They call it ‘Silicon Allee’ (Silicon Avenue), and whether it’s big tech multinationals or an entrepreneur with an idea to change the world, Berlin is keen to show the tech world that it’s open for business.
Germany’s Free Democratic Party made headlines when it launched a campaign to attract startups from London to Berlin just after Brexit. A white van toured the streets of London emblazoned with the slogan: “Dear startups, Keep calm and move to Berlin.”
It’s debatable whether Berlin really needs to poach from London (although according to Cornelia Yzer, Berlin’s senator for the economy, technology and development, over 100 startups showed an interest in the invitation). Ernst and Young estimates that €2.4 billion were collected by startups in Berlin in 2015 – that’s bigger than London or Paris. In fact, when it comes to venture capital, Die Welt newspaper revealed that London has been trailing Berlin since 2014.
“The brightest minds from around the globe”
In many ways, Berlin’s tech success feels like a foregone conclusion. All the key elements are there – government support, affordable office space and, possibly even more important, accessible housing coupled with a thriving cultural scene, a combination which is particularly appealing to international talent. Add to that a bustling meet up scene – try Betabreakfast every Thursday, or Startup Camp Berlin, every March – and plenty of opportunities for shared workspaces and you’ve got the perfect conditions for startup success.
At the heart of Berlin’s tech scene is Factory Berlin, which describes itself as a “curated community” of “the brightest minds from all over the globe.” Housed in a former brewery that then found itself part of the Berlin Wall, Factory Berlin is also home to the first – and so far largest – startup campus in Germany, which made it the natural location for Europe’s first Startup Summit in 2015. Its partners include Google and Deutsche Bank, and it counts local success story SoundCloud as well as Twitter, Uber and Pinterest amongst its members. It’s testament to Berlin’s pull in terms of its tech scene – and it’s relatively small size – that such big names could all be found in one place. The hope, of course, is that proximity will lead to collaboration.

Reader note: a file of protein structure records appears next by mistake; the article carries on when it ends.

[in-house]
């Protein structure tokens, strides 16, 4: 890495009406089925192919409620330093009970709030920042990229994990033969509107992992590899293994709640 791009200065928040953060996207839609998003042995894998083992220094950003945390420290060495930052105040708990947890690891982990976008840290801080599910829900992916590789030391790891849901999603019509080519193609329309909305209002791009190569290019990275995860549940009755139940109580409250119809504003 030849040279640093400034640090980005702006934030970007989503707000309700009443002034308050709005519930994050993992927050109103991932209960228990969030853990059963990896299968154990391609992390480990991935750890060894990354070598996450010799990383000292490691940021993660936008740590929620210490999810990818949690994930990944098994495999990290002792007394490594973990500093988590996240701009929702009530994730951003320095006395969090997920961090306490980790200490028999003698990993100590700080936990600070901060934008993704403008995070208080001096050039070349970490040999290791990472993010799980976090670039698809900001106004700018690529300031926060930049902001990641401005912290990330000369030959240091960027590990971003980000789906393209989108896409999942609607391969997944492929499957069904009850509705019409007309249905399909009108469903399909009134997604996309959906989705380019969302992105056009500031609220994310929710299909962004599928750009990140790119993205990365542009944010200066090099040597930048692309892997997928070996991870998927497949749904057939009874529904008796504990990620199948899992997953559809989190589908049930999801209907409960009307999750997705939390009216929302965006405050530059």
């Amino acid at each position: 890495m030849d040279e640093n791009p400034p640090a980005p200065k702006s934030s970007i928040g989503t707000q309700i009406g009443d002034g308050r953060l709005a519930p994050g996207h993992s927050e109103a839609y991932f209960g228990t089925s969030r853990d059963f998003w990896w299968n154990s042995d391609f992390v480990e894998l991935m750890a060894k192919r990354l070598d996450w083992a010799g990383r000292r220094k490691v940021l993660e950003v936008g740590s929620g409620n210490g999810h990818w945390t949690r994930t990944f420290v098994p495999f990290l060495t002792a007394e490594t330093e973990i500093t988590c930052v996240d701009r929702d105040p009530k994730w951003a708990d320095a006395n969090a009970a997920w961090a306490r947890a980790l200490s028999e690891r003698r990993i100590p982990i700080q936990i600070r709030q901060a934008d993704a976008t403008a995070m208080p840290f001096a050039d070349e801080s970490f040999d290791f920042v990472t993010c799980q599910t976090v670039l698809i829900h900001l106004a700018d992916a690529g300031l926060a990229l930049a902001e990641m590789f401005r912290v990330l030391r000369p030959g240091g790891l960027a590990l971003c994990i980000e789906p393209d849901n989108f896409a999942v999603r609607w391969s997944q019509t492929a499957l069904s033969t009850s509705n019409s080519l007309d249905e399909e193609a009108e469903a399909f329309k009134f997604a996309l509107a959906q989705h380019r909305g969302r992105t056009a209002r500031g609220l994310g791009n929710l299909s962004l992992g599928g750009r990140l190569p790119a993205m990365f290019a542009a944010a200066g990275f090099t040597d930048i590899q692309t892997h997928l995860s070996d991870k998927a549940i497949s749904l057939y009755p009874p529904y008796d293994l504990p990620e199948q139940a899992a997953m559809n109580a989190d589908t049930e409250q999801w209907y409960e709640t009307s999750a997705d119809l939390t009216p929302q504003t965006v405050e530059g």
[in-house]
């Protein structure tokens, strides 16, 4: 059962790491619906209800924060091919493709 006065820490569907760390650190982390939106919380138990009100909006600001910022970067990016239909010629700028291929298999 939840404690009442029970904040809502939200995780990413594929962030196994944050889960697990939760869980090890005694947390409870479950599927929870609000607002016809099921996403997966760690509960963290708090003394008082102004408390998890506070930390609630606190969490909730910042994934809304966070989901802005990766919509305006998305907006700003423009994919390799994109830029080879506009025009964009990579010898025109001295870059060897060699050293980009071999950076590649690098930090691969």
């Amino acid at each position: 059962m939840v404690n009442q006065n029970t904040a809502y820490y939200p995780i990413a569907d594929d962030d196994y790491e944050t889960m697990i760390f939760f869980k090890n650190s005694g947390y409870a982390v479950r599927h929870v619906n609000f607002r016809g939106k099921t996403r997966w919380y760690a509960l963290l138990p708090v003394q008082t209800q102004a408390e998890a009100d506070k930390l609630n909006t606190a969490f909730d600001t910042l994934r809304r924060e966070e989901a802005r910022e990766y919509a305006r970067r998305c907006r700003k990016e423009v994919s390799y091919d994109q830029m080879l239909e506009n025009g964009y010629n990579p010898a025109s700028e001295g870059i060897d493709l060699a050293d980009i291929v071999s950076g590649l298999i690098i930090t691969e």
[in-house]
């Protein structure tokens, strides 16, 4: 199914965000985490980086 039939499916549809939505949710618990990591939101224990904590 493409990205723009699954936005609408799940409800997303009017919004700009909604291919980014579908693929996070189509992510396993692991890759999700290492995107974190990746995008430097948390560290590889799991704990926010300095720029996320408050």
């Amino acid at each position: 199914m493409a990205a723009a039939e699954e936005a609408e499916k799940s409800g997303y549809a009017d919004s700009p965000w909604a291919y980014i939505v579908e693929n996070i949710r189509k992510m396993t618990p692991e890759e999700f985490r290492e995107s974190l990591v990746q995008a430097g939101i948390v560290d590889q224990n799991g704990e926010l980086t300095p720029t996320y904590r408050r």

New, disruptive technologies
But what kinds of tech can we expect to blossom in the capital? Obviously there are a wide range of startups creating different models, from music streaming systems like SoundCloud to Fintech such as Number26, billed as “Europe’s most modern bank account.”
But thanks to the capital’s open mindedness towards new, disruptive technologies, Berlin is particularly popular with blockchain startups that use the technology behind Bitcoin. Names to watch range from Santoshipay, which enables publishers to monetise their content, to ALL4BTC, which allows users to shop at any internet store in the world, regardless of local restrictions.
Also thriving in Berlin is the Internet of Things, the technology that enables the machines we use – be it our fridge or our heating – to collect and share information digitally. Star of the scene is Relayr, which, in layman’s terms, works on tools that enable companies like Bosch to make our kitchen appliances work more efficiently.
There are challenges of course. Some entrepreneurs are put off opening an office in Berlin due to the difficulties they might face when it comes to shutting it down – the law requires companies to keep books open for three to five years to clear taxes and any other financial obligations. Others claim that Berlin’s tech scene still needs to find it’s own identity, rather than replicate Silicon Valley, or even London. But if the venture capital is anything to go by, Berlin and its tech scene is where the smart money is heading.